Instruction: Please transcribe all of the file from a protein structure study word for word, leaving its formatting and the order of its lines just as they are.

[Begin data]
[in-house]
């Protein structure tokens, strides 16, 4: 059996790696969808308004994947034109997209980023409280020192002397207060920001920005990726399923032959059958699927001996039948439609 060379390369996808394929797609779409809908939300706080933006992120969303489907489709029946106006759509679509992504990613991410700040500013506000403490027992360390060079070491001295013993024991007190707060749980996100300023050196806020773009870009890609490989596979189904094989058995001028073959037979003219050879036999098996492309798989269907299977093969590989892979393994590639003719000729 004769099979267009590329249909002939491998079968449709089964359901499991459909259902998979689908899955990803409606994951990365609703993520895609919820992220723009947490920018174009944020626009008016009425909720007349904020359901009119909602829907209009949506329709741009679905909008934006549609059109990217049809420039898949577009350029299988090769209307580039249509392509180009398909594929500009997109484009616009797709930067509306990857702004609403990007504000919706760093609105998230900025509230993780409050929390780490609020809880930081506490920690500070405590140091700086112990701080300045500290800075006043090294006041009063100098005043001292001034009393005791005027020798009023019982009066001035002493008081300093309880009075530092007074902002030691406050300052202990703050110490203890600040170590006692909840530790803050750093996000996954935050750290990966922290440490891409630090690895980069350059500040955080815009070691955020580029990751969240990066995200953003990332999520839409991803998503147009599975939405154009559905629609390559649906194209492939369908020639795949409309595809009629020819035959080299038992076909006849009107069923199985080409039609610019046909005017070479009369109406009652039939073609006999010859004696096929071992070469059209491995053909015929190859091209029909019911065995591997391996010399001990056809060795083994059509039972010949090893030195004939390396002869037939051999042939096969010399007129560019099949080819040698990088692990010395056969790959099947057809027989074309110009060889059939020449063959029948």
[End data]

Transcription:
[in-house]
């Protein structure tokens, strides 16, 4: 059996790696969808308004994947034109997209980023409280020192002397207060920001920005990726399923032959059958699927001996039948439609 060379390369996808394929797609779409809908939300706080933006992120969303489907489709029946106006759509679509992504990613991410700040500013506000403490027992360390060079070491001295013993024991007190707060749980996100300023050196806020773009870009890609490989596979189904094989058995001028073959037979003219050879036999098996492309798989269907299977093969590989892979393994590639003719000729 004769099979267009590329249909002939491998079968449709089964359901499991459909259902998979689908899955990803409606994951990365609703993520895609919820992220723009947490920018174009944020626009008016009425909720007349904020359901009119909602829907209009949506329709741009679905909008934006549609059109990217049809420039898949577009350029299988090769209307580039249509392509180009398909594929500009997109484009616009797709930067509306990857702004609403990007504000919706760093609105998230900025509230993780409050929390780490609020809880930081506490920690500070405590140091700086112990701080300045500290800075006043090294006041009063100098005043001292001034009393005791005027020798009023019982009066001035002493008081300093309880009075530092007074902002030691406050300052202990703050110490203890600040170590006692909840530790803050750093996000996954935050750290990966922290440490891409630090690895980069350059500040955080815009070691955020580029990751969240990066995200953003990332999520839409991803998503147009599975939405154009559905629609390559649906194209492939369908020639795949409309595809009629020819035959080299038992076909006849009107069923199985080409039609610019046909005017070479009369109406009652039939073609006999010859004696096929071992070469059209491995053909015929190859091209029909019911065995591997391996010399001990056809060795083994059509039972010949090893030195004939390396002869037939051999042939096969010399007129560019099949080819040698990088692990010395056969790959099947057809027989074309110009060889059939020449063959029948």